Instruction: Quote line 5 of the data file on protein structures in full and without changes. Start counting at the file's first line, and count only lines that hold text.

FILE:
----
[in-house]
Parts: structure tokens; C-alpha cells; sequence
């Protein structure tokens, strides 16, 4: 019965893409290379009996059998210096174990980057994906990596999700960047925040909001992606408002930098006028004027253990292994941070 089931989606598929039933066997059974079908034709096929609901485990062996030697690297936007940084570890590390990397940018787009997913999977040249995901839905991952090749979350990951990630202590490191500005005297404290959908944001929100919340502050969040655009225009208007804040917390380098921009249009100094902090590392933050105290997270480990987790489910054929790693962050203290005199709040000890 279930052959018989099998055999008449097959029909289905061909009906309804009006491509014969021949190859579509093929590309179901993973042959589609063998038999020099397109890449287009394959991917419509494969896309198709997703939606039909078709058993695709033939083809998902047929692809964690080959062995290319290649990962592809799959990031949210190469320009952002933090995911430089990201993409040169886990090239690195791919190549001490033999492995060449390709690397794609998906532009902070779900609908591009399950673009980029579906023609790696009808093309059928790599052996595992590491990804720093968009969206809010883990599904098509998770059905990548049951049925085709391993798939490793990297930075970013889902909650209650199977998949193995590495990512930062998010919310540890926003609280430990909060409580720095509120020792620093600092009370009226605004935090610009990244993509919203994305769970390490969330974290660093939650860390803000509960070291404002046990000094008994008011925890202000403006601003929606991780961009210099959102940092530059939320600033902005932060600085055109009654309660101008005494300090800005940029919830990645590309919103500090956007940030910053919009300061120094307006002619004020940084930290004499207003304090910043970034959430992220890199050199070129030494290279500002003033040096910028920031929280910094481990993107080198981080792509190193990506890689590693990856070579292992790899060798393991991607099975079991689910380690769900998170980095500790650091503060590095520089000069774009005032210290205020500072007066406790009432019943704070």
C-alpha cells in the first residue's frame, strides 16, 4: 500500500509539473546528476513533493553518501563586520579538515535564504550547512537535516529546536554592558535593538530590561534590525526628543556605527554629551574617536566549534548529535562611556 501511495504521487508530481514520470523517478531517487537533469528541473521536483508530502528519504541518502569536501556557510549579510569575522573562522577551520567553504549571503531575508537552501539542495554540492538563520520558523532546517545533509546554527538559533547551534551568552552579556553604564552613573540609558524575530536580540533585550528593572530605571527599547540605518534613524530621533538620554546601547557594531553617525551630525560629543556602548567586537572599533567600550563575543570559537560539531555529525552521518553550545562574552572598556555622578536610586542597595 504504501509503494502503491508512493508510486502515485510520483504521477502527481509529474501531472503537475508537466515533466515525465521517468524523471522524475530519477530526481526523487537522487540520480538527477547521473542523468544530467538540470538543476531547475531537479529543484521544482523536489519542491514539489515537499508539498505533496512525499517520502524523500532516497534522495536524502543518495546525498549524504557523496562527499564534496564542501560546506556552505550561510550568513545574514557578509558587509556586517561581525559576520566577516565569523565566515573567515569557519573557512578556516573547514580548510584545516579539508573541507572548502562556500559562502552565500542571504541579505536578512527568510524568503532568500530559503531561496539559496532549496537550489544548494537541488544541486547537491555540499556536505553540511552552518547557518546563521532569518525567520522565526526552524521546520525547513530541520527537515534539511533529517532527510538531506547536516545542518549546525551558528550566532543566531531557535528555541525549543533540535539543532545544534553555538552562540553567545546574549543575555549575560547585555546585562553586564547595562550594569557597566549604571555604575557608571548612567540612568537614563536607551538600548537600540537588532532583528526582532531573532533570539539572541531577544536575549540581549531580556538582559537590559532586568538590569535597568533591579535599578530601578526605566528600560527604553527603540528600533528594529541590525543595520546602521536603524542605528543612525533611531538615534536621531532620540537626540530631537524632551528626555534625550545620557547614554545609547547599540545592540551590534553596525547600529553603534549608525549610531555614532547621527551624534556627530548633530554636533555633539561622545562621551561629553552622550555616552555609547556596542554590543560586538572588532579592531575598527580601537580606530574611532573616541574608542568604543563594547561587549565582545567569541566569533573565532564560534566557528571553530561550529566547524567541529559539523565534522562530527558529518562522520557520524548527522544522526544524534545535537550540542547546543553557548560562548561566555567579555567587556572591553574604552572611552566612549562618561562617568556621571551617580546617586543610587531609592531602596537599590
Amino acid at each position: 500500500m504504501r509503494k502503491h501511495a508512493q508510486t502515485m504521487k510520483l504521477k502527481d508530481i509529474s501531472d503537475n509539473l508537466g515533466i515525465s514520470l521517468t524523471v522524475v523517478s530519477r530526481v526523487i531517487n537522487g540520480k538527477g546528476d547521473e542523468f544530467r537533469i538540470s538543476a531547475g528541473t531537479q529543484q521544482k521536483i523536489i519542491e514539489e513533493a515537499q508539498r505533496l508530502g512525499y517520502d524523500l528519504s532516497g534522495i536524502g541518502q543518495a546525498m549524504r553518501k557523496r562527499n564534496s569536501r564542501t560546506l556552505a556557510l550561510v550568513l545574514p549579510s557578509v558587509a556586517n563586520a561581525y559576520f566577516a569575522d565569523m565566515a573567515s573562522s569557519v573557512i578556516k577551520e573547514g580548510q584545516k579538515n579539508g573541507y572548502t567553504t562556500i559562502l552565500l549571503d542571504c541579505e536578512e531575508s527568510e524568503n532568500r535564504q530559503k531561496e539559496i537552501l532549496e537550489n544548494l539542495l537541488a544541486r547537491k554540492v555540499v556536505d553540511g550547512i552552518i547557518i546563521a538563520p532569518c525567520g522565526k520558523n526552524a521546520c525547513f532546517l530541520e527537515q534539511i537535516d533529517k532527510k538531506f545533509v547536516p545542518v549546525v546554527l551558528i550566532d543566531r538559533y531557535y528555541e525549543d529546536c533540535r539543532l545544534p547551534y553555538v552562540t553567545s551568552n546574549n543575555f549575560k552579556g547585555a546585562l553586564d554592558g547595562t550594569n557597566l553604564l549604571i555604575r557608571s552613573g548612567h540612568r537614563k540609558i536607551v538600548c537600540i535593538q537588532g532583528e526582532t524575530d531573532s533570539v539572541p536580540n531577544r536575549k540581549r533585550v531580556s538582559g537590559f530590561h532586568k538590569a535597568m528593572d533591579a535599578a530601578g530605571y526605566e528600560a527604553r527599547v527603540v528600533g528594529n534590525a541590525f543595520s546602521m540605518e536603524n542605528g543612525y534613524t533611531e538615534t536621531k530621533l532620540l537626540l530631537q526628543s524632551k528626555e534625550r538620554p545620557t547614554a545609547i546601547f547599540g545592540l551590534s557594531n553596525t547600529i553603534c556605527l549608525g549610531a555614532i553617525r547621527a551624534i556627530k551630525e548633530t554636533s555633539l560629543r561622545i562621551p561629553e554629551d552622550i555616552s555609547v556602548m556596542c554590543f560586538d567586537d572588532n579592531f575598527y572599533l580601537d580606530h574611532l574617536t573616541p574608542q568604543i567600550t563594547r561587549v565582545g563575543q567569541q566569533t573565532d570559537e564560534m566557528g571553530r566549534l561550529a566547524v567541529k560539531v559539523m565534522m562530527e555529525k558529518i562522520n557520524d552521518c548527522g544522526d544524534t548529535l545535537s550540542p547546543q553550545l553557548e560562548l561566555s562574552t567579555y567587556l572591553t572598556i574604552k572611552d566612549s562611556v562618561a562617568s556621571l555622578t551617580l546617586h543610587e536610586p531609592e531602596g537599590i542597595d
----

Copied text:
Amino acid at each position: 500500500m504504501r509503494k502503491h501511495a508512493q508510486t502515485m504521487k510520483l504521477k502527481d508530481i509529474s501531472d503537475n509539473l508537466g515533466i515525465s514520470l521517468t524523471v522524475v523517478s530519477r530526481v526523487i531517487n537522487g540520480k538527477g546528476d547521473e542523468f544530467r537533469i538540470s538543476a531547475g528541473t531537479q529543484q521544482k521536483i523536489i519542491e514539489e513533493a515537499q508539498r505533496l508530502g512525499y517520502d524523500l528519504s532516497g534522495i536524502g541518502q543518495a546525498m549524504r553518501k557523496r562527499n564534496s569536501r564542501t560546506l556552505a556557510l550561510v550568513l545574514p549579510s557578509v558587509a556586517n563586520a561581525y559576520f566577516a569575522d565569523m565566515a573567515s573562522s569557519v573557512i578556516k577551520e573547514g580548510q584545516k579538515n579539508g573541507y572548502t567553504t562556500i559562502l552565500l549571503d542571504c541579505e536578512e531575508s527568510e524568503n532568500r535564504q530559503k531561496e539559496i537552501l532549496e537550489n544548494l539542495l537541488a544541486r547537491k554540492v555540499v556536505d553540511g550547512i552552518i547557518i546563521a538563520p532569518c525567520g522565526k520558523n526552524a521546520c525547513f532546517l530541520e527537515q534539511i537535516d533529517k532527510k538531506f545533509v547536516p545542518v549546525v546554527l551558528i550566532d543566531r538559533y531557535y528555541e525549543d529546536c533540535r539543532l545544534p547551534y553555538v552562540t553567545s551568552n546574549n543575555f549575560k552579556g547585555a546585562l553586564d554592558g547595562t550594569n557597566l553604564l549604571i555604575r557608571s552613573g548612567h540612568r537614563k540609558i536607551v538600548c537600540i535593538q537588532g532583528e526582532t524575530d531573532s533570539v539572541p536580540n531577544r536575549k540581549r533585550v531580556s538582559g537590559f530590561h532586568k538590569a535597568m528593572d533591579a535599578a530601578g530605571y526605566e528600560a527604553r527599547v527603540v528600533g528594529n534590525a541590525f543595520s546602521m540605518e536603524n542605528g543612525y534613524t533611531e538615534t536621531k530621533l532620540l537626540l530631537q526628543s524632551k528626555e534625550r538620554p545620557t547614554a545609547i546601547f547599540g545592540l551590534s557594531n553596525t547600529i553603534c556605527l549608525g549610531a555614532i553617525r547621527a551624534i556627530k551630525e548633530t554636533s555633539l560629543r561622545i562621551p561629553e554629551d552622550i555616552s555609547v556602548m556596542c554590543f560586538d567586537d572588532n579592531f575598527y572599533l580601537d580606530h574611532l574617536t573616541p574608542q568604543i567600550t563594547r561587549v565582545g563575543q567569541q566569533t573565532d570559537e564560534m566557528g571553530r566549534l561550529a566547524v567541529k560539531v559539523m565534522m562530527e555529525k558529518i562522520n557520524d552521518c548527522g544522526d544524534t548529535l545535537s550540542p547546543q553550545l553557548e560562548l561566555s562574552t567579555y567587556l572591553t572598556i574604552k572611552d566612549s562611556v562618561a562617568s556621571l555622578t551617580l546617586h543610587e536610586p531609592e531602596g537599590i542597595d